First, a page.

You Either Are Pro-LGBT Or Not; Make Up Your Mind America

May, 13, 2014: The more anonymous the forum is, the higher the number of homophobic comments there are.

Often when one is asked for an opinion on something they simply go with the flow without thinking through their actions. America may have done something similar recently.

When freshly drafted NFL player Michael Sam came out publicly in February, he received mostly positive response. While a few people did hate on him and some others questioned why it was necessary for him to announce his sexual orientation the way he did, these reactions were few and far between.

However, all that changed through a public display of affection last Sunday. When Sam found out that the St. Louis Rams have drafted him with their 249th overall pick, he immediately turned to his boyfriend Vito Cammisano and planted a huge, passionate smooch on him in full view of the cameras.

It turns out that America still isn't progressive enough to digest the sight of a known sportsman locking lips with another male at a major event. Those who had chosen to stay silent the first go-round,  truly erupted this time , filling the Twitterverse with tweets like:


Former Ole Miss basketball star Marshall Henderson's initial reaction was interesting:


The stick he got for that comment forced him to backtrack and change his story completely. He claimed he deliberately passed those derogatory comments to gauge people's response for a research project.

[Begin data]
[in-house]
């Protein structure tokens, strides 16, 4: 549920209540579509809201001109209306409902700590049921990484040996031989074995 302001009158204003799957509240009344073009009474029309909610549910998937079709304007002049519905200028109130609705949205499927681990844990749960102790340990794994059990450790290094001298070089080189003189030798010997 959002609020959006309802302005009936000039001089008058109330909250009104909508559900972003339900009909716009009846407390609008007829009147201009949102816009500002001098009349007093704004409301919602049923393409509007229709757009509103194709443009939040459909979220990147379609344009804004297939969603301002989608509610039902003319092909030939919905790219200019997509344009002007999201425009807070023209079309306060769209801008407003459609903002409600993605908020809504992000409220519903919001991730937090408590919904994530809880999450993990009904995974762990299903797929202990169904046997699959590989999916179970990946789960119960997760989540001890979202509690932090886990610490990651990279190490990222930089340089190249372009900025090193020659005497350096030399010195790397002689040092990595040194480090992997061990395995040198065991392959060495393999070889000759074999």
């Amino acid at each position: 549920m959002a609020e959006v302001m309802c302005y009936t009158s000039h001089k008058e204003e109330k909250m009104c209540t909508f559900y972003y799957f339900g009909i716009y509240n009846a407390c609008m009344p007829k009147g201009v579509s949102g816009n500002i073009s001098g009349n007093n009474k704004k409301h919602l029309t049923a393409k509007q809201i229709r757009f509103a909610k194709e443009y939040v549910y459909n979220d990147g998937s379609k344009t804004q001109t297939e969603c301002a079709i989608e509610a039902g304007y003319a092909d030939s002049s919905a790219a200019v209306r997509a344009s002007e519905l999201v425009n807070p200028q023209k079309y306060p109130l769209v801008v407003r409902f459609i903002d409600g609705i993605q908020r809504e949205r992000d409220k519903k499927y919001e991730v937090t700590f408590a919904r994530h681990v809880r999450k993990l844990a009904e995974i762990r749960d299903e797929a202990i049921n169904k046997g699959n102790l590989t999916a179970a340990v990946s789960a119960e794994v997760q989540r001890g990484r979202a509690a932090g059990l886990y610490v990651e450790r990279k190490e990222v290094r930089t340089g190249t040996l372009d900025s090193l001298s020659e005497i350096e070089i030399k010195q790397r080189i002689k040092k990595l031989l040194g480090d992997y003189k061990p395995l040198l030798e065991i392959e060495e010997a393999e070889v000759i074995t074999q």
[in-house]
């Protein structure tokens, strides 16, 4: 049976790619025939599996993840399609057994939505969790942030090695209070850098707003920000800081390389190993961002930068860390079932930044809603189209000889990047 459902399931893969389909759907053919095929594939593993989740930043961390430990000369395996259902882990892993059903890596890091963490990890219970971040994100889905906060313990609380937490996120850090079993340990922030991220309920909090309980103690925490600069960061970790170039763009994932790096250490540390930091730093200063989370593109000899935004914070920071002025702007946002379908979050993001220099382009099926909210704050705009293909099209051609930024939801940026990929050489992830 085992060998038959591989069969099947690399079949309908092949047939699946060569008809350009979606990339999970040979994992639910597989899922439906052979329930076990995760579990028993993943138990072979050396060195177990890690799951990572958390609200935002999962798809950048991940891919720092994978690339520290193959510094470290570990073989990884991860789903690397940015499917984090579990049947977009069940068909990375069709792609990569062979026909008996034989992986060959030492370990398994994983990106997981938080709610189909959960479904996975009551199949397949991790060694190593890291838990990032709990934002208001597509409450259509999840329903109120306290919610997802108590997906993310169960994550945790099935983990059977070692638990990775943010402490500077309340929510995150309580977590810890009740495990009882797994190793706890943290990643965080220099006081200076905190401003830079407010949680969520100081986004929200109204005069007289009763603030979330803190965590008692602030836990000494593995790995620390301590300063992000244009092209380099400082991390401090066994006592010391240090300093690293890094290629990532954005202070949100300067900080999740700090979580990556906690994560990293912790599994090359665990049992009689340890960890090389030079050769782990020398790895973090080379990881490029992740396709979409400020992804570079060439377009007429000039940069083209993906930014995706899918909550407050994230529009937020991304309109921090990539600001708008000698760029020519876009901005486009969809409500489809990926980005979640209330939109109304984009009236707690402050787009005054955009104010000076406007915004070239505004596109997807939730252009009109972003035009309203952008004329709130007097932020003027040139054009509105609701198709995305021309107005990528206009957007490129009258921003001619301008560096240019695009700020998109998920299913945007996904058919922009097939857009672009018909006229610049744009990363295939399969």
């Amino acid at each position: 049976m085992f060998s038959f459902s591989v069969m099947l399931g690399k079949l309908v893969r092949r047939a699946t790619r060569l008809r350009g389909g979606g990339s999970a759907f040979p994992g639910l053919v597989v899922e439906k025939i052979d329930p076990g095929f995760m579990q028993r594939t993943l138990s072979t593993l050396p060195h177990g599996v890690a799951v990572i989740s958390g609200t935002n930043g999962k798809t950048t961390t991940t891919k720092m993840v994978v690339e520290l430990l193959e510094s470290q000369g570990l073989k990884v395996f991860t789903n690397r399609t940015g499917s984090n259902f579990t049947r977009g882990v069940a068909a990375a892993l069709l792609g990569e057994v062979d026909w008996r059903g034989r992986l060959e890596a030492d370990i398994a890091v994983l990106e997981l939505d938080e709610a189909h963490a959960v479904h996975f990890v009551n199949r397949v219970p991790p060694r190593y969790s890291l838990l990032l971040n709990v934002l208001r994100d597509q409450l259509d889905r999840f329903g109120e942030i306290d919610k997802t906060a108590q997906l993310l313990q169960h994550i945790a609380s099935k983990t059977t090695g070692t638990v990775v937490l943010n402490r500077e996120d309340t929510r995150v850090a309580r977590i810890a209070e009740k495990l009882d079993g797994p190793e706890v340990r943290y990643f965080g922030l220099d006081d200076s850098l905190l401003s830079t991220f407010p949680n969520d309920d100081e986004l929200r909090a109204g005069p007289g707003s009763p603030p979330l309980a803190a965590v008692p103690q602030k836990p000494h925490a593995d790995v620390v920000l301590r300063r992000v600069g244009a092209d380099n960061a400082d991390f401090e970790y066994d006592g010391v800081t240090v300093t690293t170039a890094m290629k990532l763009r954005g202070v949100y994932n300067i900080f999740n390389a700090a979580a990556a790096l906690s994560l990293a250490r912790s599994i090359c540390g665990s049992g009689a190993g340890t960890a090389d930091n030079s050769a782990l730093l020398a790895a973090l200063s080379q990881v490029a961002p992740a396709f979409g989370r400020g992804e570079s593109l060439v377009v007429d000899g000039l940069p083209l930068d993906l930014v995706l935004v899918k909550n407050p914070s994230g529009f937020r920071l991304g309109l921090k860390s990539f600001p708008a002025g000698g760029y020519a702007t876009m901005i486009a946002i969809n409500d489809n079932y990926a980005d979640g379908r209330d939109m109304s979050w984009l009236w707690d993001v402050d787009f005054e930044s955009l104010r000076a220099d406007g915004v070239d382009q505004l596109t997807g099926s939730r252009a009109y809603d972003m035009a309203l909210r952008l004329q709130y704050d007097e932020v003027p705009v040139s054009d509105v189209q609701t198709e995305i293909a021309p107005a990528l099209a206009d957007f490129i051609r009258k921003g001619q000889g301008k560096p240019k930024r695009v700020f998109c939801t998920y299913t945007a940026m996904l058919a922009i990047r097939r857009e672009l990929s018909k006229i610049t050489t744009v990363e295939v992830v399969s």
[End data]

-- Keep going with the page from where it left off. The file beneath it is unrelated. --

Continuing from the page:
The question remains, why did the situation become so irresistible for all of these people to react to? They remained passive when Sam came out, so why the fuss over a kiss and some affection. After all, loving a same-sex person is what homosexuality is all about.

When they kept their mum back in February, it was assumed that most people are fine with Sam's lifestyle choice. It turns out that they are not comfortable with it. Seeing an act of conventional PDA (Public Displays of Affection) on national TV would have been fine, but to see two men displaying it brought back all the negativity that people still harbor but don't like to admit out loud due to the fear of backlash.

On social networks like Twitter and Facebook – where identities can be easily assigned to comments – opposition is still mellow. To observe the full force of netizens' anti-homosexual sentiments one needs to check more anonymous forums like YouTube and private chat groups.

So while some like to believe that acceptance for the LGBT community has come a long way in the past few years, it really hasn't. At least not to the extent propagated. The more mainstream the platform becomes the more filtered and rare these type of views get, but on micro level the society is still very narrow-minded.

The hate for an alternative lifestyle is merely suppressed and could explode in a big way. These opinions need to be addressed to change mindsets rather than just sweeping them under the rug.

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